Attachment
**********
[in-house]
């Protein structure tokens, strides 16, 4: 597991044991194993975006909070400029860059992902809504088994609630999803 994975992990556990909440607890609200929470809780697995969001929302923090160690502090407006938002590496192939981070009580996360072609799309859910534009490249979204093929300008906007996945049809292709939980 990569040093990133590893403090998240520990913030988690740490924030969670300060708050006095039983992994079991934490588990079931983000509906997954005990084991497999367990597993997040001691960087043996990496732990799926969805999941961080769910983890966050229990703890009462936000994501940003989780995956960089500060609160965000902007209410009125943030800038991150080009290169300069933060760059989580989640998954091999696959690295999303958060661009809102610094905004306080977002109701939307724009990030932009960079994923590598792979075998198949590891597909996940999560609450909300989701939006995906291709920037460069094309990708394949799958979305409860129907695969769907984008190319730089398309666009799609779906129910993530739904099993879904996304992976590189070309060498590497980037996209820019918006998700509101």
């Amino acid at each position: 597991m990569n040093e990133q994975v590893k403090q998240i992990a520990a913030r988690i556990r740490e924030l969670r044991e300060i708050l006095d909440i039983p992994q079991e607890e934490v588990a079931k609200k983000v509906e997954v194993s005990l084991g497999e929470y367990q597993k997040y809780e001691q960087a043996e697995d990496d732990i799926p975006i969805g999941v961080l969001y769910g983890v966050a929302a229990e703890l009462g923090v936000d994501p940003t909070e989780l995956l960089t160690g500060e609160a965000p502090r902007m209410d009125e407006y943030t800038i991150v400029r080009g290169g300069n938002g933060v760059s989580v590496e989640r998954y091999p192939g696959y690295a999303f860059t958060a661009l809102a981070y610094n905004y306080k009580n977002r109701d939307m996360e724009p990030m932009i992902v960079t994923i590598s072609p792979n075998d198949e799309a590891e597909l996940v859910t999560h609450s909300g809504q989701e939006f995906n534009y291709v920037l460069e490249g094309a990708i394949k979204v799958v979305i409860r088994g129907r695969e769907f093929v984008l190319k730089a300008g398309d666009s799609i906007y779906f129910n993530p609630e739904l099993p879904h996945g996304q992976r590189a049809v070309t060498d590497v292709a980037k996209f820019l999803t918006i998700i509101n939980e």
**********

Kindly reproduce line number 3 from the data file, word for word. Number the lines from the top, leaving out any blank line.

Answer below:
């Amino acid at each position: 597991m990569n040093e990133q994975v590893k403090q998240i992990a520990a913030r988690i556990r740490e924030l969670r044991e300060i708050l006095d909440i039983p992994q079991e607890e934490v588990a079931k609200k983000v509906e997954v194993s005990l084991g497999e929470y367990q597993k997040y809780e001691q960087a043996e697995d990496d732990i799926p975006i969805g999941v961080l969001y769910g983890v966050a929302a229990e703890l009462g923090v936000d994501p940003t909070e989780l995956l960089t160690g500060e609160a965000p502090r902007m209410d009125e407006y943030t800038i991150v400029r080009g290169g300069n938002g933060v760059s989580v590496e989640r998954y091999p192939g696959y690295a999303f860059t958060a661009l809102a981070y610094n905004y306080k009580n977002r109701d939307m996360e724009p990030m932009i992902v960079t994923i590598s072609p792979n075998d198949e799309a590891e597909l996940v859910t999560h609450s909300g809504q989701e939006f995906n534009y291709v920037l460069e490249g094309a990708i394949k979204v799958v979305i409860r088994g129907r695969e769907f093929v984008l190319k730089a300008g398309d666009s799609i906007y779906f129910n993530p609630e739904l099993p879904h996945g996304q992976r590189a049809v070309t060498d590497v292709a980037k996209f820019l999803t918006i998700i509101n939980e």